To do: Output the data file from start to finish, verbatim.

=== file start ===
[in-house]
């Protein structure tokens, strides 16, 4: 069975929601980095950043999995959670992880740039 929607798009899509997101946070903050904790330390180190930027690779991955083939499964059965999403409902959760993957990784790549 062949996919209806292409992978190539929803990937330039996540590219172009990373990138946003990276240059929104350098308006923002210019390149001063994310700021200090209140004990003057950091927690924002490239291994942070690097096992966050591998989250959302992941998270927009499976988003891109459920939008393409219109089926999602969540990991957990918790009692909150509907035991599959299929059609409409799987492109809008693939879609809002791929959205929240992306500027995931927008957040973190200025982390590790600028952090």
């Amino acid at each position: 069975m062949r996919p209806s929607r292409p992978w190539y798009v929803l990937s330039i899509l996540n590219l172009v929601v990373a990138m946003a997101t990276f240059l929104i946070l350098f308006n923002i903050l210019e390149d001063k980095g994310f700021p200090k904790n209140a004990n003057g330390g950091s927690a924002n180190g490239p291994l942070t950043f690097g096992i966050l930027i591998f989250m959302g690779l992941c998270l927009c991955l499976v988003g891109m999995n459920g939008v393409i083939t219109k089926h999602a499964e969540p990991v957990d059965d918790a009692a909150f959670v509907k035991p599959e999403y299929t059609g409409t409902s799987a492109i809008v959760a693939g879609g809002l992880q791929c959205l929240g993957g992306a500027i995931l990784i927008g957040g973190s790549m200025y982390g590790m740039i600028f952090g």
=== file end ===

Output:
[in-house]
């Protein structure tokens, strides 16, 4: 069975929601980095950043999995959670992880740039 929607798009899509997101946070903050904790330390180190930027690779991955083939499964059965999403409902959760993957990784790549 062949996919209806292409992978190539929803990937330039996540590219172009990373990138946003990276240059929104350098308006923002210019390149001063994310700021200090209140004990003057950091927690924002490239291994942070690097096992966050591998989250959302992941998270927009499976988003891109459920939008393409219109089926999602969540990991957990918790009692909150509907035991599959299929059609409409799987492109809008693939879609809002791929959205929240992306500027995931927008957040973190200025982390590790600028952090």
């Amino acid at each position: 069975m062949r996919p209806s929607r292409p992978w190539y798009v929803l990937s330039i899509l996540n590219l172009v929601v990373a990138m946003a997101t990276f240059l929104i946070l350098f308006n923002i903050l210019e390149d001063k980095g994310f700021p200090k904790n209140a004990n003057g330390g950091s927690a924002n180190g490239p291994l942070t950043f690097g096992i966050l930027i591998f989250m959302g690779l992941c998270l927009c991955l499976v988003g891109m999995n459920g939008v393409i083939t219109k089926h999602a499964e969540p990991v957990d059965d918790a009692a909150f959670v509907k035991p599959e999403y299929t059609g409409t409902s799987a492109i809008v959760a693939g879609g809002l992880q791929c959205l929240g993957g992306a500027i995931l990784i927008g957040g973190s790549m200025y982390g590790m740039i600028f952090g």